“In a recent working paper,” economist Daron Acemoglu and colleagues “empirically tests the hypothesis that the US government’s infrastructural capacity helped drive innovation during the 19th century (Acemoglu et al. 2016). Our results suggest that, notwithstanding the view that the American state was weak in the 19th century, a major part of the explanation for US technological progress and prominence is the way in which the US developed an effective state.” Using the U.S. Post Office as a proxy and relying on “historical records compiled by the US Postmaster General,” the researchers
determined how many post offices were in each US county for several years between 1804 and 1899. As a measure of county-level innovative activity, [they] use the number of patents granted to inventors living in the county (these data are presented in Akcgit et al. 2013). There are several reasons for expecting the number of post offices to impact the number of patent grants. First, post offices facilitated the spread of ideas and knowledge. Second, more prosaically, the presence of a post office made patenting much easier, in part because patent applications could be submitted by mail free of postage (Khan 2005, p. 59). Third, the presence a post office is indicative of – and thus the proxy for – the presence and functionality of the state in the area. This expanded state capacity may have meant greater access to legal services and regulation, or greater security of other forms of property rights, all of which are essential conditions for modern innovative activity.
We find a significant correlation between a history of state presence – using the number of post offices as a proxy – and patenting in US counties. We show that the correlation holds either using a sample of the 935 US counties that had been established by 1830, or using a sample to which counties are added as they were established between 1830 and 1890, ultimately reaching 2,644 in total. This relationship is not only statistically significant, but also economically meaningful. Our results suggest that the opening of a post office in a county that did not previously have a post office or patents on average increased the number of patents by 0.18 in the long run.
…One concern with this initial set of results might be that they are confounded by the possibility that post offices were built in counties that already had more patenting activity. Though we cannot fully rule out such reverse causality concerns, we find no statistically or economically significant correlation between patenting and the number of post offices in a county in future years. This suggests that post offices led to patenting and not the other way around. Historical evidence also suggests that post offices were established for a range of idiosyncratic reasons during the 19th century, making it unlikely that reverse causality is driving the association.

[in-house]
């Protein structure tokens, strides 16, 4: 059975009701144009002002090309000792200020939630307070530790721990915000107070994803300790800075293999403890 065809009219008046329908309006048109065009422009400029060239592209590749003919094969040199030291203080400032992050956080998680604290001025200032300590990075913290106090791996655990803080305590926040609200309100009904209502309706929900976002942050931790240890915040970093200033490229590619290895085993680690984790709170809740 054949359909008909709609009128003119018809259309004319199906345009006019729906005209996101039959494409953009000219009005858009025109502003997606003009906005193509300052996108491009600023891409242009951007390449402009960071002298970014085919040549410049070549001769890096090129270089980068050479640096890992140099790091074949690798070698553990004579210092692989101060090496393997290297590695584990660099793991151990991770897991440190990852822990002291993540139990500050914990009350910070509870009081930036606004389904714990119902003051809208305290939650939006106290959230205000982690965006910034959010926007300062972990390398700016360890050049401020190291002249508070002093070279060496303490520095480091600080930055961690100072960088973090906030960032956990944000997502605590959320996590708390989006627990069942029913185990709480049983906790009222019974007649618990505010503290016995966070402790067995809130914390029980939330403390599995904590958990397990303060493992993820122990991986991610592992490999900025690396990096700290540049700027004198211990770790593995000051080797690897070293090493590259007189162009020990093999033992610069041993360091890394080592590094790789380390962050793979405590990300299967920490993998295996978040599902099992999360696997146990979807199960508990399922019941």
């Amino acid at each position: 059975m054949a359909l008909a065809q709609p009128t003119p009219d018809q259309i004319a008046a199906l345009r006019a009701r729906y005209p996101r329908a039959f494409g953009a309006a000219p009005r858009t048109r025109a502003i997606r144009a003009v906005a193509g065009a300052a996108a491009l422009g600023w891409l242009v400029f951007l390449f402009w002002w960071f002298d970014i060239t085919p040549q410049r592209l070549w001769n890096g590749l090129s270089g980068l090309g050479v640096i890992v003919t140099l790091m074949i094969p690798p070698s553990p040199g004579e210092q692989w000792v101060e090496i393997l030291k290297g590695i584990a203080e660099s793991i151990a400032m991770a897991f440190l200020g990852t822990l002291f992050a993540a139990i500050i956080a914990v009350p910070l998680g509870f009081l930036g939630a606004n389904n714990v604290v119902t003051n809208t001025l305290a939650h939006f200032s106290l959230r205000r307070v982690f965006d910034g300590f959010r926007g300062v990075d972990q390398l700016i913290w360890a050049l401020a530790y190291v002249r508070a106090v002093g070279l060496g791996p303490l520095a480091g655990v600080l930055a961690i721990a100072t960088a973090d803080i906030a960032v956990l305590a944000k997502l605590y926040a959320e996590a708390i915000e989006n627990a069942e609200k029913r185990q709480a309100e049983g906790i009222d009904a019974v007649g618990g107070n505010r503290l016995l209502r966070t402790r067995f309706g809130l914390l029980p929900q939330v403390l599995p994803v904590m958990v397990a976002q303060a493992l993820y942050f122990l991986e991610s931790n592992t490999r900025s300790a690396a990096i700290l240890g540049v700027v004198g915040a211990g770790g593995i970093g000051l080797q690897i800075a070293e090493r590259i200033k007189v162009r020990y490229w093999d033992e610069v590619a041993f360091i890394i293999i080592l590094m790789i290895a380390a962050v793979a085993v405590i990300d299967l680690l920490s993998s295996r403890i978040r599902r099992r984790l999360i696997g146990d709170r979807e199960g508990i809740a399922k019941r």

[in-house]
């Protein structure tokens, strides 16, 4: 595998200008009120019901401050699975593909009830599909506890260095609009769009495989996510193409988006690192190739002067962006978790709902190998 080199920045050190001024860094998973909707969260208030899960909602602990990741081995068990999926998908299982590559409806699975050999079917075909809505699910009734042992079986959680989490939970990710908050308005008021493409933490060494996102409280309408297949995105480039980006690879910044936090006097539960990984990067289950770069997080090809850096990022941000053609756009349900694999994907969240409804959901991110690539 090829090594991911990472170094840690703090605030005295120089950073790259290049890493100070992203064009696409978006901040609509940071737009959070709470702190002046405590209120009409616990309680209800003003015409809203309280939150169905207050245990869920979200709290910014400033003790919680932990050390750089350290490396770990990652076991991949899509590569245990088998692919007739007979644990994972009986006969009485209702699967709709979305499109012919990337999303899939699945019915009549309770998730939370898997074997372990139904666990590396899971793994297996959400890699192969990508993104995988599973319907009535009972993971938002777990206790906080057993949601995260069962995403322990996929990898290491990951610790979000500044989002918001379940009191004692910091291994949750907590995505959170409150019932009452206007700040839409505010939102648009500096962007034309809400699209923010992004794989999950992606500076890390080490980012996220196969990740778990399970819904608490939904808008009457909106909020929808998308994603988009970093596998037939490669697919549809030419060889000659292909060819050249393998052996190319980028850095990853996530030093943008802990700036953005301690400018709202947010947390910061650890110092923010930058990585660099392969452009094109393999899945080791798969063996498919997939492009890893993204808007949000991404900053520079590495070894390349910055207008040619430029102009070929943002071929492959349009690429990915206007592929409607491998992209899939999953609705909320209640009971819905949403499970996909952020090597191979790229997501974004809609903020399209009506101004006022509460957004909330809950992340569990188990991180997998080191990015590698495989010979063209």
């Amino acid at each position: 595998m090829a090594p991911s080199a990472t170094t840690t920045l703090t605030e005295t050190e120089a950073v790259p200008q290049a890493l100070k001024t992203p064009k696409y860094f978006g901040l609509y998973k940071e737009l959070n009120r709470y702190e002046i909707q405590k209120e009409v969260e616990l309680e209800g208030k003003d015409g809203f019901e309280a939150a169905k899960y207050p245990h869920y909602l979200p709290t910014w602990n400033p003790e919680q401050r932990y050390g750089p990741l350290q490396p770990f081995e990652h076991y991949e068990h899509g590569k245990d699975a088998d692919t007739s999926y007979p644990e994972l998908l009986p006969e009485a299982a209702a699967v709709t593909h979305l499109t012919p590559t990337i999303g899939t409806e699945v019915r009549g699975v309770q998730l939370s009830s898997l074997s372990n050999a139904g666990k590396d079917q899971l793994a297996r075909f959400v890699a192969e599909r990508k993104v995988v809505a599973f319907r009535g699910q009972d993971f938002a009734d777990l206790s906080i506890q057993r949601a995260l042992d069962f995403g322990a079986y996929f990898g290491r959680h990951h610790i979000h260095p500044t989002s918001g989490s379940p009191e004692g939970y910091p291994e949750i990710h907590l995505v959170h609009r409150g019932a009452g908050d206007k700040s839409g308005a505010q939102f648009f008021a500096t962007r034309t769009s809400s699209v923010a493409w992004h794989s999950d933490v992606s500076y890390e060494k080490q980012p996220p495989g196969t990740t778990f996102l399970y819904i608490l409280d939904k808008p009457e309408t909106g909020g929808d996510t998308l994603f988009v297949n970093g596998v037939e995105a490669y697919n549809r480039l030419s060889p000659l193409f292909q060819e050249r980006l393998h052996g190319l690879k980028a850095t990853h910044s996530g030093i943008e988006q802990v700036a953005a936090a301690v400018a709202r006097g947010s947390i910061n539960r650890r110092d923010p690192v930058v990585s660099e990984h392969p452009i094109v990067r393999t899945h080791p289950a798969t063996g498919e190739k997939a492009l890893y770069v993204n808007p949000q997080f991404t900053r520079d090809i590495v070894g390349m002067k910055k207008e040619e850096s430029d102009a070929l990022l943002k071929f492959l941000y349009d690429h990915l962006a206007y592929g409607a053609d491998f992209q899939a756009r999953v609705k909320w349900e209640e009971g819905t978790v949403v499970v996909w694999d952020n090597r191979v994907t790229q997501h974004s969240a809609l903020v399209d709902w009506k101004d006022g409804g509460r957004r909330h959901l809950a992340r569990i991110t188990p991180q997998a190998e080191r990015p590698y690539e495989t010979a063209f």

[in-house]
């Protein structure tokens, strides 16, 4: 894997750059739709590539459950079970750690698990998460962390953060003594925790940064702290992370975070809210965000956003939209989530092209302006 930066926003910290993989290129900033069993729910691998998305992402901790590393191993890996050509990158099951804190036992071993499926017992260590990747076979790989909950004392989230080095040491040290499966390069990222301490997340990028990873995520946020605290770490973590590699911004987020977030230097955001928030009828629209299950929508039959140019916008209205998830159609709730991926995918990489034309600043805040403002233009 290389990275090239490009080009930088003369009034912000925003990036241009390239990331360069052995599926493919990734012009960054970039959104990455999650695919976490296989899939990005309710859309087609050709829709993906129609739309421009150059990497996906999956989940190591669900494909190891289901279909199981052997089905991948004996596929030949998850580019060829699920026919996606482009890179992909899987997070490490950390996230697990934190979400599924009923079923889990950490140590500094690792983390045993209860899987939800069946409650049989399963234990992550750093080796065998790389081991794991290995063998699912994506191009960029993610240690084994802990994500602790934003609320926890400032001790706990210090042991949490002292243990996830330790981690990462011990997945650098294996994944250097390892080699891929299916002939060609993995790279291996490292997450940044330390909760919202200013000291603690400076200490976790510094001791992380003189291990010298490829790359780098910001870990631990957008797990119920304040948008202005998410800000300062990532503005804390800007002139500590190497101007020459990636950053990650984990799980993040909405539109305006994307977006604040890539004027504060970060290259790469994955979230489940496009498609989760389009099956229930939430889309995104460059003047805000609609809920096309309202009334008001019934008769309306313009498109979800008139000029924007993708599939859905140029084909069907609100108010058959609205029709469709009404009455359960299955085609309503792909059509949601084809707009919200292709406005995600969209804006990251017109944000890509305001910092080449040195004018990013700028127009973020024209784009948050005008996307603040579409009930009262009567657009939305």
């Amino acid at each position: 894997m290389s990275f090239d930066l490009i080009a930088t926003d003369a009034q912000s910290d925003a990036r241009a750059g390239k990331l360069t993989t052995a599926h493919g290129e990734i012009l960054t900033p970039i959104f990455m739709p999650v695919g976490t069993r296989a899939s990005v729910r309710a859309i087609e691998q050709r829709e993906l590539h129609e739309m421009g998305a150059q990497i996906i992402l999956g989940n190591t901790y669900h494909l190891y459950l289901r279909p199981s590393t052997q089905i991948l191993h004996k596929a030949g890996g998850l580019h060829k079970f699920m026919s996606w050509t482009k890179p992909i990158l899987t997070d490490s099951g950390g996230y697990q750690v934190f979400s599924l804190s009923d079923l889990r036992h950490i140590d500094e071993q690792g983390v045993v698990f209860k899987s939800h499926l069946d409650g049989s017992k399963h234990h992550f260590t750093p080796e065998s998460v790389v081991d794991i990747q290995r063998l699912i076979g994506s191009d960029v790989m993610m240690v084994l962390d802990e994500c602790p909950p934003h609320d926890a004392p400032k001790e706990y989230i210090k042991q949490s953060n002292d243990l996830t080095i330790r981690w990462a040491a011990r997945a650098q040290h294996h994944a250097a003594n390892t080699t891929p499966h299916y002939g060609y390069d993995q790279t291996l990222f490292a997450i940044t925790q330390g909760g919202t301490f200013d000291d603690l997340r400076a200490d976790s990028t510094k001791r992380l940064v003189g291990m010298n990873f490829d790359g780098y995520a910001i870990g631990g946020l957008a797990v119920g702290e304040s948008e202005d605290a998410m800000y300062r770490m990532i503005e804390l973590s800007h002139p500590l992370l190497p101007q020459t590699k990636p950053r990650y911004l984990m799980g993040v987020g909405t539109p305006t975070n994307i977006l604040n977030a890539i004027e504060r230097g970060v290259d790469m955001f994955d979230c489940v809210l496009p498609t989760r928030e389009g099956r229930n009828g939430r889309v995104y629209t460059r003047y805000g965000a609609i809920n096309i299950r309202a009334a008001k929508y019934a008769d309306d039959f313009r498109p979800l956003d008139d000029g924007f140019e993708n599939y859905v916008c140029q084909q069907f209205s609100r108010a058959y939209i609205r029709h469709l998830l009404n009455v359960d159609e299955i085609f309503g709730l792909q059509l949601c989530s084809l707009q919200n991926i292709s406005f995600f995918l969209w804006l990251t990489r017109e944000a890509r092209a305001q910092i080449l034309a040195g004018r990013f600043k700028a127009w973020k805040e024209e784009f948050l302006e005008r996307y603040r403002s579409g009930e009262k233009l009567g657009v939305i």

…Taken together – while we do not establish unambiguously that the post office and greater state capacity caused an increase in patenting – our results highlight an intriguing correlation and suggest that the infrastructural capacity of the US state played an important role in sustaining 19th century innovation and technological change. In the current economic climate in which pessimism about US economic growth prospects is common, we present a more optimistic historical narrative in which government policy and institutional design have the power to support technological progress.
While I don’t dispute the importance of infrastructure and the role of the state in developing it, I’m curious if “state capacity” is the real takeaway from this study. To restate a section from above, “post offices facilitated the spread of ideas and knowledge” (italics mine). I’ve highlighted studies before that show how important social networks, communication capacity, and information flows are for decreasing poverty. These aspects are deemed more important than institutions. This seems to be the case with technological innovation as well. While the state can certainly help increase the spread of ideas, I wonder if post offices should be viewed less as “state capacity” and more as proxy for information flows.
Check out the study and determine for yourself.